13. An apparatus for notifying a user of a first message service of the arrival of a message received via a second message service, comprising:
logic configured to activate the first message service to provide a first message service user interface;
logic configured to receive a notification that alerts the user that a sender has sent the user a message via the second message service; and
logic configured to present the notification via the user interface provided by the first message service, wherein the notification identifies the sender of the message.
14. The apparatus according to claim 13, wherein the first message service is an instant messaging (IM) service and the second message service is an E-mail service.
15. The apparatus according to claim 13, wherein the user interface is a visual user interface presentation that is configured to display member information defining a group of members who may communicate with one another via the first message service, wherein the member information includes information that identifies the sender of the message.
16. The apparatus according to claim 15, wherein the notification is configured to identify the sender of the message by presenting visual indicia in proximity to the information that identifies the sender within the member information.
17. The apparatus according to claim 16, wherein the visual indicia is also configured to indicate how many messages that the sender has sent the user.
18. The apparatus according to claim 13, wherein the notification is also configured to identify a subject of the message.
19. The apparatus according to claim 13, wherein the user interface is configured to provide additional information regarding the notification in response to the user's selective inquiry regarding the notification.
20. The apparatus according to claim 19, wherein the user interface is a visual user interface presentation that is configured to provide the notification thereon, and wherein the user interface is configured to provide the additional information in response to the user moving a pointer in proximity to the notification.
21. The apparatus according to claim 13, wherein the apparatus includes activation logic for allowing the user to activate the message by activating information associated with the message presented on the user interface.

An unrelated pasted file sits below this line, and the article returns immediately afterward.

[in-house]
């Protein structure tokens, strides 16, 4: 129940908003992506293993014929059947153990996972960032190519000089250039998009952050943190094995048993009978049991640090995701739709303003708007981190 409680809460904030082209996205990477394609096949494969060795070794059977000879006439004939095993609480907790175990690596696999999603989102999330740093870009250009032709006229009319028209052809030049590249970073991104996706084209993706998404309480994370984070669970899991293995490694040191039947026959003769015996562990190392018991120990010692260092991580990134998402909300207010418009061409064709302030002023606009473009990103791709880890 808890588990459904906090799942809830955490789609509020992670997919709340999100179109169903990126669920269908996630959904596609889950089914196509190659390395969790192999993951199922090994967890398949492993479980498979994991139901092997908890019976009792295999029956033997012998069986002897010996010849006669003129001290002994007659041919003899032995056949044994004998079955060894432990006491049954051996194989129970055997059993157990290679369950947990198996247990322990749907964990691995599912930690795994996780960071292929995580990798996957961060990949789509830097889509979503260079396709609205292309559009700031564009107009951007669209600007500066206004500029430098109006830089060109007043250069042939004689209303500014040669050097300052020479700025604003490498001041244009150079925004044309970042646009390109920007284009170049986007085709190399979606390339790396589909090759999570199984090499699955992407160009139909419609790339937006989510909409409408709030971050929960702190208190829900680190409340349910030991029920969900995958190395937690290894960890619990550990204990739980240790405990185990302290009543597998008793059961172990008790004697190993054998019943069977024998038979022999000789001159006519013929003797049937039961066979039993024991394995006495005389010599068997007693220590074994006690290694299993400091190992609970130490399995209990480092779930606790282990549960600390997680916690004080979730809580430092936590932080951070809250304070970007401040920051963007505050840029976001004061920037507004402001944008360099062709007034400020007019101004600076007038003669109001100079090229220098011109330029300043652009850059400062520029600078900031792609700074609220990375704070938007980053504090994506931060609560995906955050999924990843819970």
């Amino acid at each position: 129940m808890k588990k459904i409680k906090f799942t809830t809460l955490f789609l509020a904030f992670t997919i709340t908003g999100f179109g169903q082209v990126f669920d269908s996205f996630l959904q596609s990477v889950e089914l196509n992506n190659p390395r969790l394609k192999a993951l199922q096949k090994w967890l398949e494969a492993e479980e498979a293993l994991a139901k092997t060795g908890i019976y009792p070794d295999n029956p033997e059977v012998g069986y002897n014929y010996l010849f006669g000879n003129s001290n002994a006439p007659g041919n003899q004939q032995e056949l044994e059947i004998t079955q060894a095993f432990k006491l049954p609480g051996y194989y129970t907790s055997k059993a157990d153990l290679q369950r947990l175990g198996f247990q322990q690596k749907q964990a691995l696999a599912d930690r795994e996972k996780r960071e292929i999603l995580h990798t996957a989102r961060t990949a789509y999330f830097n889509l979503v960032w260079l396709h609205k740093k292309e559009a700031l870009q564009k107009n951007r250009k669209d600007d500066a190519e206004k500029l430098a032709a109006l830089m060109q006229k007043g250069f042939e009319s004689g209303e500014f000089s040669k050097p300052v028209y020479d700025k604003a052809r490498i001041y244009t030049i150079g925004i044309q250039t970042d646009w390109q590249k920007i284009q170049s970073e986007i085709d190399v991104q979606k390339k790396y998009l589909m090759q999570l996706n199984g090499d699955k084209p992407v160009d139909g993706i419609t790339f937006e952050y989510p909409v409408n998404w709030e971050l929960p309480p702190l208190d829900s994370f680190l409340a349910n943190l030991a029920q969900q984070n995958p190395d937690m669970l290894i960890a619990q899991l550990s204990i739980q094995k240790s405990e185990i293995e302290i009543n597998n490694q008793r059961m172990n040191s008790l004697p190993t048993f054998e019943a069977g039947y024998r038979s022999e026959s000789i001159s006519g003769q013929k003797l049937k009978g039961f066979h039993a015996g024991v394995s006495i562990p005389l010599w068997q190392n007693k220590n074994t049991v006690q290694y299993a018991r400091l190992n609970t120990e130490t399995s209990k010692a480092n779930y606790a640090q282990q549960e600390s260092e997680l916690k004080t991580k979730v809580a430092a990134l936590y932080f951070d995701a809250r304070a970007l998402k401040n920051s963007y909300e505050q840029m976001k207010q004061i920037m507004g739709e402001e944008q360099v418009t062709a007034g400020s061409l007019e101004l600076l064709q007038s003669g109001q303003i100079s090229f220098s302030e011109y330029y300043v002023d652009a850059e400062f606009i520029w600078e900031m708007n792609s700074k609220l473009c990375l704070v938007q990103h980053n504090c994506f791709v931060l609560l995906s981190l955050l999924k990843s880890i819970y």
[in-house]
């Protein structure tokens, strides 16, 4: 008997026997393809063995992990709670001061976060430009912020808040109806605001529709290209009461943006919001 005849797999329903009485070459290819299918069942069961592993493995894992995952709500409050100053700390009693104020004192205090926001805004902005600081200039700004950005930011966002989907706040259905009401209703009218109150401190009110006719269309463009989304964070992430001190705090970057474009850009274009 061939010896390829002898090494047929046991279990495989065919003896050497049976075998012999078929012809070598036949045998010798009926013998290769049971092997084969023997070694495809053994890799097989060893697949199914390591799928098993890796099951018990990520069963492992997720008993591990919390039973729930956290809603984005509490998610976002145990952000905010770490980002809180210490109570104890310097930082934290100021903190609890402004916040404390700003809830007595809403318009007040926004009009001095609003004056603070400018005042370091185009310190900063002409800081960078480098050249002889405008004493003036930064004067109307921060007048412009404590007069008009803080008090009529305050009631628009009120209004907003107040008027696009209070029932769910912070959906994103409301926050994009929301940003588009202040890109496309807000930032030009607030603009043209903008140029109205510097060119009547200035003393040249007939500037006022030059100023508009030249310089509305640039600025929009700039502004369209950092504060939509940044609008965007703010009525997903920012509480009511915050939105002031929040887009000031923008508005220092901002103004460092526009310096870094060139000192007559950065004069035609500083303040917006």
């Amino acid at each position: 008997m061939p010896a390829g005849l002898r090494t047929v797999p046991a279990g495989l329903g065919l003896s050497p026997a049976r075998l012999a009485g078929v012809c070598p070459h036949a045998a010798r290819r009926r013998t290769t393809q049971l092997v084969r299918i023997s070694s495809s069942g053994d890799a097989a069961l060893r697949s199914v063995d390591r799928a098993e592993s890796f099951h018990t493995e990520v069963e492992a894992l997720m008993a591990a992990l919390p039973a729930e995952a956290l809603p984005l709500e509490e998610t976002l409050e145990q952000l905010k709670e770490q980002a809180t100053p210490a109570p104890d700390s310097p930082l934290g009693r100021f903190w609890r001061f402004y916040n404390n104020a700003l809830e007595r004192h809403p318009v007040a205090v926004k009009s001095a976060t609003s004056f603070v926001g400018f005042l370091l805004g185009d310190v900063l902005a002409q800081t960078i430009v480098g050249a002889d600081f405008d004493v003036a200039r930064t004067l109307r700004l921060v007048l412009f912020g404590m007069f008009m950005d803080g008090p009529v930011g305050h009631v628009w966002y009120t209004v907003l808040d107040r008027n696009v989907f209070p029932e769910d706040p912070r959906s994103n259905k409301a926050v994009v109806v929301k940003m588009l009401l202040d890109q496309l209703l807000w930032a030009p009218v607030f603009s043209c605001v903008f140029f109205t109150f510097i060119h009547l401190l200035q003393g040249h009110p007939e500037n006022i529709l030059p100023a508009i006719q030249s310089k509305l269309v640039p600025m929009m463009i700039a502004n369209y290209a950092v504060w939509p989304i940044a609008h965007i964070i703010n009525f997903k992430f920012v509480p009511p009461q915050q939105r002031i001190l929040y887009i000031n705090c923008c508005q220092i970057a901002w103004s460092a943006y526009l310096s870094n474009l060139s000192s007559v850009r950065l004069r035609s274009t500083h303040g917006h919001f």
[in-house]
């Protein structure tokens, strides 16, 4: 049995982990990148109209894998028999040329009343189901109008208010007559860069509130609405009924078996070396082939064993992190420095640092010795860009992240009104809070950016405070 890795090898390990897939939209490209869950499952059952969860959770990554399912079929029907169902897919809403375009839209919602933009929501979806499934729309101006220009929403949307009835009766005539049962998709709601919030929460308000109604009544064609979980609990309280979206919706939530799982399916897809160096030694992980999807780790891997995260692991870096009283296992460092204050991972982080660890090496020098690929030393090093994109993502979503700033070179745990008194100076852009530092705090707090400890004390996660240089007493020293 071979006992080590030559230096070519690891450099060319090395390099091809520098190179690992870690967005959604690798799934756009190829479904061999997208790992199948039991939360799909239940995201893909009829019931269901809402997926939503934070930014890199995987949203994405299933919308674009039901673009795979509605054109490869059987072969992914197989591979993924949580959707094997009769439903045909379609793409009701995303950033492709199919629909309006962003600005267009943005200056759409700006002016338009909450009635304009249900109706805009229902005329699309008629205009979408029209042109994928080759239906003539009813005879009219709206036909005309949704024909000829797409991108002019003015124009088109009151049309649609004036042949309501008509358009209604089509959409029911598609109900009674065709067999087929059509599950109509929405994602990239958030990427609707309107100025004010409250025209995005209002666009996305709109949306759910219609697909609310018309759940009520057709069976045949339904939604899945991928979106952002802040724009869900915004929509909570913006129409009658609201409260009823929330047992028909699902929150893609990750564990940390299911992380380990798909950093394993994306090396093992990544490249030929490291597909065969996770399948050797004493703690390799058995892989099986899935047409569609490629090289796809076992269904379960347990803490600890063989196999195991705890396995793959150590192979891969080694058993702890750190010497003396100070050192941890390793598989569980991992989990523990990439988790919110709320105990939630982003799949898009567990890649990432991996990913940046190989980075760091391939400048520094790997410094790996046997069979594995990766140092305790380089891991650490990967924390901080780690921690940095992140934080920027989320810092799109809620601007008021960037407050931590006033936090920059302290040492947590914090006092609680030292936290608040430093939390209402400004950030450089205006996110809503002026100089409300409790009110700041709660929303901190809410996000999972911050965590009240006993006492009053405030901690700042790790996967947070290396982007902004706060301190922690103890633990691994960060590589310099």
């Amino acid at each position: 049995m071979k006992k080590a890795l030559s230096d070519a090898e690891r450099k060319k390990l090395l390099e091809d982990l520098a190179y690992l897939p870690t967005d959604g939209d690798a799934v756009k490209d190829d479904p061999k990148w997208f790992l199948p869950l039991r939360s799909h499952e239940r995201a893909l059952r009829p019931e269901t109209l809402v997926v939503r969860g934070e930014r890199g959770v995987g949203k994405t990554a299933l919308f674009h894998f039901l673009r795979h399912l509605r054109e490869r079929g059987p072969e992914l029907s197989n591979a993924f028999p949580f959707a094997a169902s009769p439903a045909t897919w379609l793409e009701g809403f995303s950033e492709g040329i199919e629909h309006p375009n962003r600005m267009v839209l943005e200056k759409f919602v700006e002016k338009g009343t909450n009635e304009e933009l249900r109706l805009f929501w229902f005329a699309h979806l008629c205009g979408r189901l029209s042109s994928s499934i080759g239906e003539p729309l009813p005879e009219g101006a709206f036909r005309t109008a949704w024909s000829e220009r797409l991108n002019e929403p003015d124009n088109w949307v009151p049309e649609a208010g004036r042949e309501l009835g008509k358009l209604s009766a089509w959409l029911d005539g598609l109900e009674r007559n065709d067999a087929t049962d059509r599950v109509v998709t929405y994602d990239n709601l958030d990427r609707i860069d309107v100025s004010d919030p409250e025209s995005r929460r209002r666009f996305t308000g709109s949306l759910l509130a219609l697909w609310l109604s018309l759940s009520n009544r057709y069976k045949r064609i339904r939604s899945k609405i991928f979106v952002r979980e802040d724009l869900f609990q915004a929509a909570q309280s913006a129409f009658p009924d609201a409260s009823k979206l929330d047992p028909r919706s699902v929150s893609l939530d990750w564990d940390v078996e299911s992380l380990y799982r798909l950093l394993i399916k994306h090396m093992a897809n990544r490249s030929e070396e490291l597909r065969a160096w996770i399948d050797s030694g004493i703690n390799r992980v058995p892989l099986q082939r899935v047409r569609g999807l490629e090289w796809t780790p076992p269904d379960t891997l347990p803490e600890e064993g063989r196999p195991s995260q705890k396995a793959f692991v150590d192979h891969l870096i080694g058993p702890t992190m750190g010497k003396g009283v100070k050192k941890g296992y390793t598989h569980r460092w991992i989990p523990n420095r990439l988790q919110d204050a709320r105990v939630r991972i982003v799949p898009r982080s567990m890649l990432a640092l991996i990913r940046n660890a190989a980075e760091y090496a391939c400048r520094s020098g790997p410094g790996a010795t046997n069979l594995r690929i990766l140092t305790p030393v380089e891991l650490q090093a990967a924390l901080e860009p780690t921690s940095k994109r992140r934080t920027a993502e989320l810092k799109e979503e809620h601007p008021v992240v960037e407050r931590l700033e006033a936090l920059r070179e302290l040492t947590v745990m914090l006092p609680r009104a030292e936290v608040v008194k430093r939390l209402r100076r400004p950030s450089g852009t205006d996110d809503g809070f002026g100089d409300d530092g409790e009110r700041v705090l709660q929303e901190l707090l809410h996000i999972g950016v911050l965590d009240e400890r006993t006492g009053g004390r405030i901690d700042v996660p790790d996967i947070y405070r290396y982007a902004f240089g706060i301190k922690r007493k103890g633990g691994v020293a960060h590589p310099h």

22. The apparatus according to claim 21, wherein the activation logic is configured to prompt the presentation of another user interface associated with the second message service.
23. The apparatus according to claim 22, wherein the other user interface is configured to include a filtered list of messages sent to the user by the sender.
24. A processor readable medium including machine readable instructions for implementing each of the logic recited in claim 13.
25. A method for notifying a user of a first message service of the arrival of a message received via a second message service, comprising:
receiving, by the first message service, a notification that a sender has sent the user a message via the second message service; and
forwarding, by the first message service, the notification to the user, wherein the notification identifies the sender of the message.
26. The method according to claim 25, wherein the first message service is an instant messaging (IM) service and the second message service is an E-mail service.
27. A processor readable medium including machine readable instructions for implementing the receiving and the forwarding recited in claim 25.
28. An apparatus implemented by a first message service for notifying a user who is interacting with the first message service of the arrival of a message received via a second message service, comprising:
logic configured to receive a notification that a sender has sent the user a message via the second message service; and
logic configured to forward the notification to the user, wherein the notification identifies the sender of the message.
29. The apparatus according to claim 28, wherein the first message service is an instant messaging (IM) service and the second message service is an E-mail service.
30. A processor readable medium including machine readable instructions for implementing each of the logic recited in claim 28.
31. A system, comprising:
first remote message service functionality for providing a first message service to a user according to a first message technique;